Is surfing a new form of therapy?
The frigid water of the Atlantic on a windy November morning is not enough to deter some budding surfers on the north coast.
Barbara Marshall, a respite foster parent, brings her three girls to Benone beach almost every Sunday.
"The excitement in the morning... they are up, ready and organised," Ms Marshall says.
"I've been bringing them a few Sundays but they absolutely adore being here."
The girls are participants in the Wave Project, which is being piloted in Benone and Portrush.
The Wave Project is a surf therapy charity that works with vulnerable young people struggling with their emotional wellbeing.
This can include young people who are struggling with low self esteem, low self confidence, high levels of anxiety, who have been through trauma or who feel alone and isolated.
"I'm really hoping that it keeps going next year because it's just such an adventure for them, in fact I know that the eldest wants to become a volunteer," Ms Marshall says.
Twenty two young people have been referred to the project from all over Northern Ireland.
Referrals are made through professional agencies, doctors, and school principals, with the children learning to surf with the help of a volunteer who becomes a buddy for them throughout the course.
The charity has 11 other programmes across the UK, from Cornwall to Scotland.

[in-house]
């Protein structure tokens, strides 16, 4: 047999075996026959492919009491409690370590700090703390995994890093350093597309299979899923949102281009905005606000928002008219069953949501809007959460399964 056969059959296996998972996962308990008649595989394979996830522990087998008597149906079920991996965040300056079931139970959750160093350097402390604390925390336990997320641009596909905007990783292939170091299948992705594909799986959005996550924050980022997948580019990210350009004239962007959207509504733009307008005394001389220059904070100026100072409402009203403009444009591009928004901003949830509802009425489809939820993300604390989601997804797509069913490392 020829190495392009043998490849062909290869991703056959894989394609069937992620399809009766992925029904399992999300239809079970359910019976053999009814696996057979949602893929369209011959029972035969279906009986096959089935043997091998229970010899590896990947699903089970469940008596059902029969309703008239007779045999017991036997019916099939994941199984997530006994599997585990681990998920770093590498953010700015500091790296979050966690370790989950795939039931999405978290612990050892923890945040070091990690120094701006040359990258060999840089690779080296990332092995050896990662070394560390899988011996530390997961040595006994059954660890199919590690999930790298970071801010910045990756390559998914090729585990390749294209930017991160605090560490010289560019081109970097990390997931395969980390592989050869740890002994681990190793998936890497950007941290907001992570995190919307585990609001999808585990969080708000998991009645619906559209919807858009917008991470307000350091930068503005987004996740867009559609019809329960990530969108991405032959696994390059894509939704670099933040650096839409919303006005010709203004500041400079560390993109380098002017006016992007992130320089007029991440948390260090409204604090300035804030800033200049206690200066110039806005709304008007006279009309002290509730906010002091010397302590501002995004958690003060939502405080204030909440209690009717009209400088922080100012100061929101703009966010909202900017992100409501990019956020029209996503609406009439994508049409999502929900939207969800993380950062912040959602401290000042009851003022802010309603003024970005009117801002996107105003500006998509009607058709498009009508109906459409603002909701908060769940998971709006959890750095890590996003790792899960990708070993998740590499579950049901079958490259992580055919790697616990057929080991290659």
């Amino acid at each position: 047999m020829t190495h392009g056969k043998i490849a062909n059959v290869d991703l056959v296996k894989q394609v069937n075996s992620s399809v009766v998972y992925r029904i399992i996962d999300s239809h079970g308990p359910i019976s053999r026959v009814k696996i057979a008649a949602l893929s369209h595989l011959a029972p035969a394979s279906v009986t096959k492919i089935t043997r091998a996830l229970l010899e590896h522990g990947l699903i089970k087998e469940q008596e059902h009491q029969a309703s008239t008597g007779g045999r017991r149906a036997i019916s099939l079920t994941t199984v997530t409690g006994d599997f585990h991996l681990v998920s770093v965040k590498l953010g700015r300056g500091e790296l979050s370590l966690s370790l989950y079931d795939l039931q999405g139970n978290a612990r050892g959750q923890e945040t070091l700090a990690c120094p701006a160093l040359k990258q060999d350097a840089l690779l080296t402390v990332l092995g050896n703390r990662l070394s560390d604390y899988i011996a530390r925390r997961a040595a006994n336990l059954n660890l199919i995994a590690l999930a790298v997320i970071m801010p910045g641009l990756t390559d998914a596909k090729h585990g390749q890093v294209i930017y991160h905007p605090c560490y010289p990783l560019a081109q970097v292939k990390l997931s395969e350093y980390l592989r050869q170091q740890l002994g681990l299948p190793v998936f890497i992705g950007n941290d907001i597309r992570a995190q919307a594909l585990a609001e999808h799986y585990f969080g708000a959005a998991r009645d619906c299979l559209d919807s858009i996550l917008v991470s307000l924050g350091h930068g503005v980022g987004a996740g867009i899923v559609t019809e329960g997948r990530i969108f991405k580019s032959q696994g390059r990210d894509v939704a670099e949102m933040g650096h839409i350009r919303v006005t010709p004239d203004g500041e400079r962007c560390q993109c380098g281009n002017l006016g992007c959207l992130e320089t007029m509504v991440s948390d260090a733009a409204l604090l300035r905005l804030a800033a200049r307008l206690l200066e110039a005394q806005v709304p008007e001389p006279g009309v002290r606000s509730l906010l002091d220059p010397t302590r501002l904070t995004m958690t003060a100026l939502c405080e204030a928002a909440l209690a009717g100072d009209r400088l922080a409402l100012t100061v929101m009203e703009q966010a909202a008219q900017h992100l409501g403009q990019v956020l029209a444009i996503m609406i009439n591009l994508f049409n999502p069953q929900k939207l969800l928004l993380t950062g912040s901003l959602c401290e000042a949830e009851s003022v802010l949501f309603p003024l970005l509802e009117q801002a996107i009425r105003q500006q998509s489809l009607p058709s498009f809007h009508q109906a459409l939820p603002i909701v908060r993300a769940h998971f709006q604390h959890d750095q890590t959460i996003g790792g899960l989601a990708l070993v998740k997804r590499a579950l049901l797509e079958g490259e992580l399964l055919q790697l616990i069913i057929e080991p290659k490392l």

Ava, 13, one of Ms Marshall's foster children, says surfing makes her feel healthier and fitter.
"You don't have to go deep in the water," says Ava.
"You can go to whatever length you need, and if you're scared of water, it does boost your confidence."
Beth Griffin, Wave Project NI co-ordinator, said they hope to be in Northern Ireland for the long-term.
"We would like to get to the point where this service is available to all children in Northern Ireland and for it to be prescribed as a new form of therapy for them," she says.
The Wave Project says it has published two independent reports looking at its surf therapy programmes, one of which found it resulted in "a significant and sustained increase in wellbeing".
Local project co-ordinator, Carla Magee, says the pilot scheme was a "huge success" with a lot of positive feedback.
"The parents have expressed a lot of gratitude for the course and many have noticed an increase in confidence and resilience in their son or daughter," Ms Magee says.
"One mother commented how much more calm her son has become since taking part in our surf therapy course."
"The young people have all given very positive feedback, even if they've been colder than ever before, they have all had so much fun and have a great sense of achievement in their skills."
She also said they had been "blown away" by the natural ability of the young people.
"We have witnessed great improvements in skills each week, both surf skills and personal attributes of the kids.
"And with it we have seen a huge improvement in their confidence."